Visit Turkey Compilation

Top Secret Turkey – An Insider’s Guide

The stunning opening sequences of the new James Bond film, Skyfall, set in iconic Istanbul have once again propelled Turkey into the international limelight.

While 007 will go to any lengths to get his hands on top secret data, including embarking on a death-defying chase over the city’s rooftops – we have taken a less dangerous route to uncover more about Turkey’s hidden gems.

As we don’t have the spy skills of James Bond, we asked the experts at the Turkish Culture and Tourism Office to give us the lowdown on the Turkey you might not know about.

So whether you have been to Bodrum before, planning a Turkey holiday or just want to show-off your insider knowledge to friends, family and colleagues at the pub or in the office – here are five of the best places you won’t find in a standard travel guide but more likely in a brown folder stamped top-secret.

Turkey - Cappadocia TombOff The Beaten Track

Bozcaada is the perfect place to just mooch about in the beguiling back streets, dropping in and out of cafes, art galleries and craft shops, then stopping for tea and a chat with the locals in the big tea garden in the town centre or at the waterfront fish restaurants. It’s also famed for its boutique wineries, restored stone houses and small lokantas serving delicious fresh food and drink.

Turkey - Datca Peninsula - Generic

Turkish Lake District

Turkey has its very own lake district in the south-west of the country. Just a two-hour drive from the Mediterranean coast, the largest, and most beautiful, Lake Egirdir, offers swimming in a peaceful environment surrounded by greenery and mountains. For those who enjoy authentic culture the extraordinary market that takes place on the outskirts of nearby Pinar Pazari village is sure to enchant. Local fish is a speciality in particular baby crayfish direct from the lake. The nearby Yazılı Canyon National Park, Kovada Gölü National Park and Kasnak Forest make great trips as do the other smaller lakes, Beysehir, Burdur and Salda. Cultural sites in the area include Sagalassos high up on a plateau which has an ancient theatre in a good state of preservation and the unique C13th Selçuk Kubadabad Palace near Beysehir. 

Turkey - Side - Docked Boats


Listed as a UNESCO world heritage site and located on a steep-sided gorge, this beautifully preserved Ottoman town boasts graceful half-timbered Ottoman houses many of which have huge water pools to cool on hot summer days. There are artisans working at traditional Turkish crafts while local eateries serve traditional Ottoman cuisine and allow the town has kept its authentic atmosphere it is very much a place to live not a museum. History buffs will love the fully restored Ottoman baths and a central caravanserai which dominates the town.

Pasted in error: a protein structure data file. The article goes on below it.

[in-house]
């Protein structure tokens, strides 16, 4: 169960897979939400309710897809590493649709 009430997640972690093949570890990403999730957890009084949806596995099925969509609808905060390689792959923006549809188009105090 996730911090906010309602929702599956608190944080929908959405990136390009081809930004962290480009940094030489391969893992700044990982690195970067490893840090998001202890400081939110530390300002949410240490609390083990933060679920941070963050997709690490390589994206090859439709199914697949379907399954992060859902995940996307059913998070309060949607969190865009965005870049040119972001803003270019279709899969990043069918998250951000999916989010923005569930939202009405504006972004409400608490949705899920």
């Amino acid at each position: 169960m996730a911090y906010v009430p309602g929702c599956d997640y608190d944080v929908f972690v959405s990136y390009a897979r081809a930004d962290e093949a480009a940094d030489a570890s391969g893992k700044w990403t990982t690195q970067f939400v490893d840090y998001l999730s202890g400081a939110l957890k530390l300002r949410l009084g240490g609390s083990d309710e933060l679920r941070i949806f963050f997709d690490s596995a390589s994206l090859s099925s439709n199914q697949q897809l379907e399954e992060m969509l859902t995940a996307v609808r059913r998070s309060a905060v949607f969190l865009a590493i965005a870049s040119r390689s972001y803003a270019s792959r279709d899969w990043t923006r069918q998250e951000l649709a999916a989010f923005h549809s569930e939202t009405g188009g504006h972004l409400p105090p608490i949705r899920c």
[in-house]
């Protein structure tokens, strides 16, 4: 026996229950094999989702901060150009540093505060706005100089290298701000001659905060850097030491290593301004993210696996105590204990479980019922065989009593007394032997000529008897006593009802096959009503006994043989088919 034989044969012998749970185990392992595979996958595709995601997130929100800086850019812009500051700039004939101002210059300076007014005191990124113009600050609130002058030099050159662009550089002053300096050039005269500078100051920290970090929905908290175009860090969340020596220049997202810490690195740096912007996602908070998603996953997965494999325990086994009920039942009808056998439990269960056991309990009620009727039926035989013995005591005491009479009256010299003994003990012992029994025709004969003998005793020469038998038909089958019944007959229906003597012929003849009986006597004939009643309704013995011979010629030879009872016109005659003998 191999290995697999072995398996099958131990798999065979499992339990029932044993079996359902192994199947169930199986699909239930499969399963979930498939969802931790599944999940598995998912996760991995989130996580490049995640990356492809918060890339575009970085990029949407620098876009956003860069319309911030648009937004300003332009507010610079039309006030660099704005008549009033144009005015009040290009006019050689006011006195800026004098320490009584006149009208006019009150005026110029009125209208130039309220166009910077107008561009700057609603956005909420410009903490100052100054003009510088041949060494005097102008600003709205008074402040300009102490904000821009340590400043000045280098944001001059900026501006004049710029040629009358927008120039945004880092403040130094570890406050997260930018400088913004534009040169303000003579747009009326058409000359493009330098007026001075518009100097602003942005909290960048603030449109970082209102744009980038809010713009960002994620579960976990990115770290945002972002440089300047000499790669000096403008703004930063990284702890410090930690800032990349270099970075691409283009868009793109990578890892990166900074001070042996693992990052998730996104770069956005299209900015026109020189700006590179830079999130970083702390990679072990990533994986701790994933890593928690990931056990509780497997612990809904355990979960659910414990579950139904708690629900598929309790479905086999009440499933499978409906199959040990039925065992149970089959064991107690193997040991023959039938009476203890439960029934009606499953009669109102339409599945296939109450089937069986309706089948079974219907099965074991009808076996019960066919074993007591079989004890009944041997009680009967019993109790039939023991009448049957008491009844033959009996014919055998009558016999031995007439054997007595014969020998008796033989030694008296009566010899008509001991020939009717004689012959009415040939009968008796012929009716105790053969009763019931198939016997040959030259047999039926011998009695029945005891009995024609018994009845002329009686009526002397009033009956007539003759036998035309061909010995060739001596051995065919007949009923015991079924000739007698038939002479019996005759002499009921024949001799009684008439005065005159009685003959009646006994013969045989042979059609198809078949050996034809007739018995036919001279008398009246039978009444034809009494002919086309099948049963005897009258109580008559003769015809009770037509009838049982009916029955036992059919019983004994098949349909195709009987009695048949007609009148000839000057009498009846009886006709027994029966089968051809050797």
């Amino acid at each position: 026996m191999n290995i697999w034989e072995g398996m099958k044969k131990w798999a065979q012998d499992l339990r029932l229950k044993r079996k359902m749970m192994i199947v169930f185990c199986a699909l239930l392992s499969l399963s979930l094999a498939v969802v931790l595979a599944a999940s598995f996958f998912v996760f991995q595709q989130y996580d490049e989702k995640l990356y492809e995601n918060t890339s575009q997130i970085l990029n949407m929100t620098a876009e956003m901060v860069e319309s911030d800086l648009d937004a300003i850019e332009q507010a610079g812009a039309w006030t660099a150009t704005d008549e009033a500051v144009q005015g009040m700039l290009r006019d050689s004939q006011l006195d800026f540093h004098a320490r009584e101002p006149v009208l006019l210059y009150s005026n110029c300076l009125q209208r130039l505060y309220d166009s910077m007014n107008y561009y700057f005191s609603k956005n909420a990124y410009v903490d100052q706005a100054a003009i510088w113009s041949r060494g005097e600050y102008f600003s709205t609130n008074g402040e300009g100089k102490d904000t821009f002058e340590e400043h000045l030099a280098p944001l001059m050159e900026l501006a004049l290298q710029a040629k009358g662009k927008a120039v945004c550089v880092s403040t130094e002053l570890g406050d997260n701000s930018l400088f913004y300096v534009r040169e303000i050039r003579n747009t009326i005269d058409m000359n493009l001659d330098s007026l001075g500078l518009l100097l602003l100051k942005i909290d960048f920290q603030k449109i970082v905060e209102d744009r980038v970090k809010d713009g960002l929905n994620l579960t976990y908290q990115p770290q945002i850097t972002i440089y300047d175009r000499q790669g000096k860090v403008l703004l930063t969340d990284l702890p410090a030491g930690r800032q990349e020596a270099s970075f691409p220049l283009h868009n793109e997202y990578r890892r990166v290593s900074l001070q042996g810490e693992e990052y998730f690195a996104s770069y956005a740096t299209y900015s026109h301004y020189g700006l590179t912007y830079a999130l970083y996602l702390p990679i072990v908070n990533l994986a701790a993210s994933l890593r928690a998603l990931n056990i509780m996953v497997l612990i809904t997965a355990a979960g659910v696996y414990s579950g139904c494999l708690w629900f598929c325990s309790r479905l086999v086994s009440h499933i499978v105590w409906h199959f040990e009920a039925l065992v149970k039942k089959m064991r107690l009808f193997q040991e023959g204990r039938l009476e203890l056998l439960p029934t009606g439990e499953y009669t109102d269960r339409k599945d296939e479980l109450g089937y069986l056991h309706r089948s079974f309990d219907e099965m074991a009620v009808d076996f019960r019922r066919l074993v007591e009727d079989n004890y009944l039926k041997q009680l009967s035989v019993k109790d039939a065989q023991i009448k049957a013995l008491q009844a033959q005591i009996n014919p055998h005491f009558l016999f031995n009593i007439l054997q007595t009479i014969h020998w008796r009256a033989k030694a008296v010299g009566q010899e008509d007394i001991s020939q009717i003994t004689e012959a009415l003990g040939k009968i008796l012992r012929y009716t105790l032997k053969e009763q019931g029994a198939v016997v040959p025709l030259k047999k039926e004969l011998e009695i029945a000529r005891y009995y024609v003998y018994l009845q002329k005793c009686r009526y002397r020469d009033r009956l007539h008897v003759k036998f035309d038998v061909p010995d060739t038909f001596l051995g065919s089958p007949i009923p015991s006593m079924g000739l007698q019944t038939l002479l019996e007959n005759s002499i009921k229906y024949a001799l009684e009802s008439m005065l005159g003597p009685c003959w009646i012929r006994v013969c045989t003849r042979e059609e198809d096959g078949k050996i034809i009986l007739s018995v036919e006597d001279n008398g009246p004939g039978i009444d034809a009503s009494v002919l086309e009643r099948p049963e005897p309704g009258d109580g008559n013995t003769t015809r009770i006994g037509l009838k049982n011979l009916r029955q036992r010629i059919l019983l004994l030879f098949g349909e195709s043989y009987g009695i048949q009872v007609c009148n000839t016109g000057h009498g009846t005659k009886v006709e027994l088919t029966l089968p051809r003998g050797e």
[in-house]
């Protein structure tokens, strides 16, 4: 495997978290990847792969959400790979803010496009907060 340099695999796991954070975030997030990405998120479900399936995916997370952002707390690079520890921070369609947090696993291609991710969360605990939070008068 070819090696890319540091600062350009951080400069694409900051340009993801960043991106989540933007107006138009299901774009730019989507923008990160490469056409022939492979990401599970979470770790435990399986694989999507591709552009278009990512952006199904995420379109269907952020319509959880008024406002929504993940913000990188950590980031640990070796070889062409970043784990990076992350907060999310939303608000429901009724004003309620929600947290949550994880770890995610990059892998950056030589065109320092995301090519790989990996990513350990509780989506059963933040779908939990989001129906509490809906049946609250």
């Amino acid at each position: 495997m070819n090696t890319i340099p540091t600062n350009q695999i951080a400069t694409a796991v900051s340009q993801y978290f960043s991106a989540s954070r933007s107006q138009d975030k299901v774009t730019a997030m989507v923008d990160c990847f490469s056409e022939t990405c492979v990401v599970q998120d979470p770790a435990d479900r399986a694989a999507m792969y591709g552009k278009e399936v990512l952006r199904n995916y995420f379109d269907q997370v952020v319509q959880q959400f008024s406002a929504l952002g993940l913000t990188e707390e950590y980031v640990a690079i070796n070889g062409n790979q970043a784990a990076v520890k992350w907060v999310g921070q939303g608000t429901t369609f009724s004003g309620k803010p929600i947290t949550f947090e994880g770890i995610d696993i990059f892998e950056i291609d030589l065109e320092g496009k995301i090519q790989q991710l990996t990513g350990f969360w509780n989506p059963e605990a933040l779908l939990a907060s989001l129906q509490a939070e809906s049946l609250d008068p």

Turkey - Lycian Coast (2)

The 590-km Lycian Way, which runs between Fethiye and Antalya, is Turkey’s first way marked long-distance path. The brain-child of Kate Clow who designed and implemented it, it opened in 1999 and traverses the landscape of what was once Lycia, the historical name of the Teke Peninsula, and one of the earliest Mediterranean civilisations stretching back to at least 3000 years ago. The route is graded medium to hard and as well as following the coast it dips down to beaches and detours away to summer pastures and forests, reaching its highest point in cedar forest 1800m high on Mount Tahtali.

Turkey - Generic - Temple

Catalhoyuk, near Ankara. Çatalhöyük was a very large Neolithic and Chalcolithic settlement in southern Anatolia, which existed from approximately 7500 BC to 5700 BC. It is the largest and best-preserved Neolithic site found to date and was most recently added by UNESCO to its World Heritage List. The wall paintings in the ancient city are regarded as some of humanity’s earliest artworks. Many objects of ancient daily life have been uncovered, including decorative flint ‘daggers’ with bone handles and clay or stone figurines, depicting human figures and animals. Another distinguishing feature of Çatalhöyük was the nature of the houses: they had no doors to the outside and were clearly entered through ladders from the roof, and the inhabitants buried their dead under the floors of their platforms. 

Turkey - Generic - Whirling Dervish

Now you could keep this quality clandestine information closely to your chest – or you could be kind and share these hidden gems with your friends and family. Go on – it would be rude not to!

View some of the places mentioned in this post on our custom Google Map.

Turkey - Unlimited Relaxation